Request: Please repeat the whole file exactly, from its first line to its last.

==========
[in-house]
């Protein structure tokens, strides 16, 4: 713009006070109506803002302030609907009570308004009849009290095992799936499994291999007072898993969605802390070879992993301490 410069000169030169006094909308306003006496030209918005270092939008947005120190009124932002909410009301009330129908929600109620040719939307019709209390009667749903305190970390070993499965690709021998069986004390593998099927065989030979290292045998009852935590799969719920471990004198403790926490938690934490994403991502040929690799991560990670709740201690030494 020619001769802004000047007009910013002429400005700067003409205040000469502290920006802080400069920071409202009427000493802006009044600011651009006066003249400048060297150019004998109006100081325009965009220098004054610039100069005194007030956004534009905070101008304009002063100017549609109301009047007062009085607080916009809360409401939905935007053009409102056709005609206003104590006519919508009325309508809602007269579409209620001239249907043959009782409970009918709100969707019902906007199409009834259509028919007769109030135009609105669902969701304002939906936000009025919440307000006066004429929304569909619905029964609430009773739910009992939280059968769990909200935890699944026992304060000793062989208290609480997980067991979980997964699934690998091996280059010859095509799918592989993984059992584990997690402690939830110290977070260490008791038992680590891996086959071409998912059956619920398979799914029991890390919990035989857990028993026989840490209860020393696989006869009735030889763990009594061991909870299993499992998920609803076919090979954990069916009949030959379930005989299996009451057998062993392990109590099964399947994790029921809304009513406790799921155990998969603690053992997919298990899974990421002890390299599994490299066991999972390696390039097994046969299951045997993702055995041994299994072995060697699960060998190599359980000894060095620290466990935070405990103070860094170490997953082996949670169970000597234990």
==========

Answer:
[in-house]
């Protein structure tokens, strides 16, 4: 713009006070109506803002302030609907009570308004009849009290095992799936499994291999007072898993969605802390070879992993301490 410069000169030169006094909308306003006496030209918005270092939008947005120190009124932002909410009301009330129908929600109620040719939307019709209390009667749903305190970390070993499965690709021998069986004390593998099927065989030979290292045998009852935590799969719920471990004198403790926490938690934490994403991502040929690799991560990670709740201690030494 020619001769802004000047007009910013002429400005700067003409205040000469502290920006802080400069920071409202009427000493802006009044600011651009006066003249400048060297150019004998109006100081325009965009220098004054610039100069005194007030956004534009905070101008304009002063100017549609109301009047007062009085607080916009809360409401939905935007053009409102056709005609206003104590006519919508009325309508809602007269579409209620001239249907043959009782409970009918709100969707019902906007199409009834259509028919007769109030135009609105669902969701304002939906936000009025919440307000006066004429929304569909619905029964609430009773739910009992939280059968769990909200935890699944026992304060000793062989208290609480997980067991979980997964699934690998091996280059010859095509799918592989993984059992584990997690402690939830110290977070260490008791038992680590891996086959071409998912059956619920398979799914029991890390919990035989857990028993026989840490209860020393696989006869009735030889763990009594061991909870299993499992998920609803076919090979954990069916009949030959379930005989299996009451057998062993392990109590099964399947994790029921809304009513406790799921155990998969603690053992997919298990899974990421002890390299599994490299066991999972390696390039097994046969299951045997993702055995041994299994072995060697699960060998190599359980000894060095620290466990935070405990103070860094170490997953082996949670169970000597234990």